By Richard Wright
The 2017 sales year for patio furniture varied considerably among the seven manufacturers we interviewed toward the end of July – from basically flat, to 20% over the prior year. But everyone appeared to be bullish on the industry, and the fact that consumers continue to embrace outdoor products.
Most mentioned they were coming out with collections of smaller-size furniture suitable for balcony and urban living, but not at the expense of the usual large-size pieces. There’s a movement toward mixing of media with, say, a teak coffee table next to a woven sofa, and most brought up the Outdoor Room as a trend that continues to propel growth.
|Jan Trinkley||Joanna Leung||Bill Herren||Terri Lee Rogers|
|Bob Gaylord||Dudley Flanders||Wes Stewart|
|Lounge chair from the Wave Collection.|
Jan Trinkley joined Gensun in its formative years as VP of Marketing & Sales. Fourteen years later it has become a major player in the casual furnishings industry, and Trinkley has added the title of President to his business cards.
Hearth & Home: Would you please give me some background on the company?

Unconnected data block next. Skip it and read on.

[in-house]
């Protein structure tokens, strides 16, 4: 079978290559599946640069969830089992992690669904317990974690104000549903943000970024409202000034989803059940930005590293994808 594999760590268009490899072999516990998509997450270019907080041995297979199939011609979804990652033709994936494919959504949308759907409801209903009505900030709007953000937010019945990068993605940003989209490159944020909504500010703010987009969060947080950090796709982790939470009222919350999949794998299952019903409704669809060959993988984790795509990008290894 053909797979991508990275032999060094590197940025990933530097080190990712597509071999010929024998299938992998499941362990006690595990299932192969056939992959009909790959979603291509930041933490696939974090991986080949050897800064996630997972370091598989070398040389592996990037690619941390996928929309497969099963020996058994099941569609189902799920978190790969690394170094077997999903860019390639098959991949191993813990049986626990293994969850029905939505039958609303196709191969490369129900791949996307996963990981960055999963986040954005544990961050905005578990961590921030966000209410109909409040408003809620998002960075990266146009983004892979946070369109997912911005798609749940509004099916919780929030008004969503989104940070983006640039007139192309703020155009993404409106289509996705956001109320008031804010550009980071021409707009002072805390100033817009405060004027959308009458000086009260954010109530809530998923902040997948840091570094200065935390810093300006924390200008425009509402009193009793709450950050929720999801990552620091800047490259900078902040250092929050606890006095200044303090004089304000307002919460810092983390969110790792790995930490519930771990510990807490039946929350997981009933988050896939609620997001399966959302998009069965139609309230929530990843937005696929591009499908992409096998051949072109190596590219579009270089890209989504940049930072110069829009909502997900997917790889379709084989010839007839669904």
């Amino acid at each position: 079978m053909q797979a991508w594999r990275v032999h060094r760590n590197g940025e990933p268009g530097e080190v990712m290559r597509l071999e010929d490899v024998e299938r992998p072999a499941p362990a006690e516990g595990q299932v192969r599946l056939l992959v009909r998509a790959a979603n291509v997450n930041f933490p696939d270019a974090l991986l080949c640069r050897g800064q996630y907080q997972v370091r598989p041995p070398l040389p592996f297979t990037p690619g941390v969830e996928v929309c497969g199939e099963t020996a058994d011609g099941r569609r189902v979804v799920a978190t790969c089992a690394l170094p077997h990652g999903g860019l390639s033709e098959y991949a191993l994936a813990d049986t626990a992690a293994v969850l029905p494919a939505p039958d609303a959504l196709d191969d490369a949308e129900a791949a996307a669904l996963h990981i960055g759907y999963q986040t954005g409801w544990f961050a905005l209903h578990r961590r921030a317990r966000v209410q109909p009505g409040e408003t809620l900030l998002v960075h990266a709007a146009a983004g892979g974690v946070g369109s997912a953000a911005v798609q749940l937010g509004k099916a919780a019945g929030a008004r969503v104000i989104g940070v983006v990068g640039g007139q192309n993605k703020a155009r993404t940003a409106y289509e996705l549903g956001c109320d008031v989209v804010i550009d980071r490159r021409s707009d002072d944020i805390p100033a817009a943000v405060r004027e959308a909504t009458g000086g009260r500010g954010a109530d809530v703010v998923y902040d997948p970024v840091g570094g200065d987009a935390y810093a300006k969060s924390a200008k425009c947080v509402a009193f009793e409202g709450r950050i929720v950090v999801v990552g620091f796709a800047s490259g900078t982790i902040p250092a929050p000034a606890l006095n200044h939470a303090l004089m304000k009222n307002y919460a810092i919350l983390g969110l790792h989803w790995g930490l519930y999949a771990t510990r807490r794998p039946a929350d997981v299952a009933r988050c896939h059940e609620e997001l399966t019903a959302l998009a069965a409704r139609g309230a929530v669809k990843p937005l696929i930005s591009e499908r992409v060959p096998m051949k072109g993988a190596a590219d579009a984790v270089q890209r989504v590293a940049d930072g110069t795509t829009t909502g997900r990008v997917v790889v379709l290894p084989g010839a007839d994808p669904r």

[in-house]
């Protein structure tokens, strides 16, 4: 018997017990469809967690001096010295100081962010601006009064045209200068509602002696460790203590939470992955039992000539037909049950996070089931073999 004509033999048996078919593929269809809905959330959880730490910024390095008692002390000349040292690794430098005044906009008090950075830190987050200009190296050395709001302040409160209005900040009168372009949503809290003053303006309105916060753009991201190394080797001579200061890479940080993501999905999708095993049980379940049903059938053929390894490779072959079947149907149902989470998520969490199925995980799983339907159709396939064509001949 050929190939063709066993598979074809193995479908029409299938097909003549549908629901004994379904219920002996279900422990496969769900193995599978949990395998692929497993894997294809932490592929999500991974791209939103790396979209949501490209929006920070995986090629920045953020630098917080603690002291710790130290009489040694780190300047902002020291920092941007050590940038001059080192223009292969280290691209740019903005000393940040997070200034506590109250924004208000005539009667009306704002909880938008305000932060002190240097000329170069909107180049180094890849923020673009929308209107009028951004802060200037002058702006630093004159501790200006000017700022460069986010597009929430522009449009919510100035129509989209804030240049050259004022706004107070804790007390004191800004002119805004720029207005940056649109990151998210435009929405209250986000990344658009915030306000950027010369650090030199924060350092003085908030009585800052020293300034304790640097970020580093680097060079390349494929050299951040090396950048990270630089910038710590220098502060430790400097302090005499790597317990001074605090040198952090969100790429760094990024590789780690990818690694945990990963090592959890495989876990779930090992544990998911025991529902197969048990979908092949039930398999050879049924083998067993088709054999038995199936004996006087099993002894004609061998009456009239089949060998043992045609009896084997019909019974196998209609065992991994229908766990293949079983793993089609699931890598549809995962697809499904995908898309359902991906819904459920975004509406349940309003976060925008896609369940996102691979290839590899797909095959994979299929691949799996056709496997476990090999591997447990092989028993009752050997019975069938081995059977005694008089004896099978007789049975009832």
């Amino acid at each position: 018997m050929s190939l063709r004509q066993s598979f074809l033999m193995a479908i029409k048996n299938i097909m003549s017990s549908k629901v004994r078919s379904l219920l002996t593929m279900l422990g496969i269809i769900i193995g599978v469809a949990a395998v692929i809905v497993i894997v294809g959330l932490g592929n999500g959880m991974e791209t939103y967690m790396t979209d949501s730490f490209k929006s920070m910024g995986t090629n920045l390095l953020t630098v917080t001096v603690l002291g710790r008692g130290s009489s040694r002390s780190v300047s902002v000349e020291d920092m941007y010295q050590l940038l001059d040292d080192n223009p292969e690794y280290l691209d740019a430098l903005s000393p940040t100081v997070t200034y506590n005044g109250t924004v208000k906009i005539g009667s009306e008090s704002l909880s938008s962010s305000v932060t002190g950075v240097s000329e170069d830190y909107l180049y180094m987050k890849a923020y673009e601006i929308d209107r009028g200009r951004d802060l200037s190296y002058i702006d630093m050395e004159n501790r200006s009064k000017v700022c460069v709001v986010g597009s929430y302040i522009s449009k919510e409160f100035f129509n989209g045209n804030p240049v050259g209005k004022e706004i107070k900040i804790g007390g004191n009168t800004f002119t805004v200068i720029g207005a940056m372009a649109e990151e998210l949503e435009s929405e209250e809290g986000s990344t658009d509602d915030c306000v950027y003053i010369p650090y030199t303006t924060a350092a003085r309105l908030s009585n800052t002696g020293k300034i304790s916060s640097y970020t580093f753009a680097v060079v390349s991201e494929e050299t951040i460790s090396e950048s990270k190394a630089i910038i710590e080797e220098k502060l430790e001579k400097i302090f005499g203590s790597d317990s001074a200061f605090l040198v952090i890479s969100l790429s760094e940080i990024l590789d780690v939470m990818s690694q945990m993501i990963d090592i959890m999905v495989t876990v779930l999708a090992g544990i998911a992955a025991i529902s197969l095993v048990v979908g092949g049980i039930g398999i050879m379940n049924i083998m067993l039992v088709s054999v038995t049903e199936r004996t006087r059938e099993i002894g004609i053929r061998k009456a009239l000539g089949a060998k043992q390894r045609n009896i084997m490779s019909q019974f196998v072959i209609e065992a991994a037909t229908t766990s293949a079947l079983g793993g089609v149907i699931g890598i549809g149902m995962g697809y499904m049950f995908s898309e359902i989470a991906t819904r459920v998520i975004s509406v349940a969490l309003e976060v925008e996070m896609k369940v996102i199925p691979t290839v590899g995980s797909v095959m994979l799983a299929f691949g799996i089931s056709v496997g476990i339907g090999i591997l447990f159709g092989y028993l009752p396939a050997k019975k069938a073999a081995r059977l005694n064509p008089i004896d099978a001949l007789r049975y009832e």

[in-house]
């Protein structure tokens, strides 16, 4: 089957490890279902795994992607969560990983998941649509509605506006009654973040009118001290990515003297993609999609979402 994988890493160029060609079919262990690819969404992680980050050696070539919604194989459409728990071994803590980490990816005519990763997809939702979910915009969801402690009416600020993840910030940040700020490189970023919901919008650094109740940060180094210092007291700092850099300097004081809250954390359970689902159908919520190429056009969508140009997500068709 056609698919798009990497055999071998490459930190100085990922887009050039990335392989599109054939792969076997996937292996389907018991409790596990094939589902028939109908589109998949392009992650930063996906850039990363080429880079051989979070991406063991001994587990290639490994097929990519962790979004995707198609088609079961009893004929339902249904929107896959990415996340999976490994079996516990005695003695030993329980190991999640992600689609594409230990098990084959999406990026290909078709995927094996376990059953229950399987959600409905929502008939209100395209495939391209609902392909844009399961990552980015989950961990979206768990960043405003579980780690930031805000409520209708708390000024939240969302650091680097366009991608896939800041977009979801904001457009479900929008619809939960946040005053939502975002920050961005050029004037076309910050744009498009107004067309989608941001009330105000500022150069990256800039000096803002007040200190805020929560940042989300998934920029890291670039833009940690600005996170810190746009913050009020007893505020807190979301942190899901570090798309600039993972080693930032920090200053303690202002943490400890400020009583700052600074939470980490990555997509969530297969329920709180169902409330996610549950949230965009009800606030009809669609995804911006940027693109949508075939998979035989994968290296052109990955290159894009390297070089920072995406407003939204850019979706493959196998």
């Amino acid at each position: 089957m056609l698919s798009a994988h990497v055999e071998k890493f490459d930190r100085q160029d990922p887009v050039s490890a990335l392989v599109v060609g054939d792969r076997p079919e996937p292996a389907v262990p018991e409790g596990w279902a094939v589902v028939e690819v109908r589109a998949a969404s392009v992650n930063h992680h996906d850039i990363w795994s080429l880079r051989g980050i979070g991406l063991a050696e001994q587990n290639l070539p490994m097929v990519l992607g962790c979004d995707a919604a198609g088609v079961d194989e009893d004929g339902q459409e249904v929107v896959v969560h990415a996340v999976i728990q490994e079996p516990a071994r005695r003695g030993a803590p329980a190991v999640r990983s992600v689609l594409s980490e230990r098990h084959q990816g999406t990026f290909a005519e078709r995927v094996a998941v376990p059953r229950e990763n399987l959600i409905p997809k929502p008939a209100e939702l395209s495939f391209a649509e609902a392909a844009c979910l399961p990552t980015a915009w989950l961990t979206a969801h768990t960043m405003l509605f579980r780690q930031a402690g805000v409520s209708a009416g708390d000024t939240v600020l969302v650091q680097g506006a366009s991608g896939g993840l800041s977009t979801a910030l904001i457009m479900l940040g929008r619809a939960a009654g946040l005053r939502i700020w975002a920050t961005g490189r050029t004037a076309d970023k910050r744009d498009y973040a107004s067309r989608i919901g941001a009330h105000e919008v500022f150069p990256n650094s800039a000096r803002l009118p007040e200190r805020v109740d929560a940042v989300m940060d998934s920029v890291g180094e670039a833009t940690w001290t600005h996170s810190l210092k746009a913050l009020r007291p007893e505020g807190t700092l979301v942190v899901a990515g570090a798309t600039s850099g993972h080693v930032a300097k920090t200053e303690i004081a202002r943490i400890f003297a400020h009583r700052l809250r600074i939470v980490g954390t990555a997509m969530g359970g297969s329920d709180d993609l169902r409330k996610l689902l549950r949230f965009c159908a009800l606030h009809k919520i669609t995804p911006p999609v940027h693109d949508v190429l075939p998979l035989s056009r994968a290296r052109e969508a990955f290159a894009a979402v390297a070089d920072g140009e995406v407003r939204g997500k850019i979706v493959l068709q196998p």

Jan Trinkley: “The company started with Lisa Zhou (CEO) & David Liu, owners, and husband and wife. That was back in 2001 and they were doing primarily cast aluminum. I came on board in 2003. They were primarily attending shows, and working from temporary booths. They were interested in taking it to the next level.
“At that time I had just left Homecrest and was building a business as a sales rep; I had a number of lines that were very good. I wanted a cast line because I saw the growth of that category in the market and looked at Gensun. I met with their Sales manager and, not too long after that, got a call from Lisa and she said, ‘Would you mind flying out here and meeting with my husband and me?’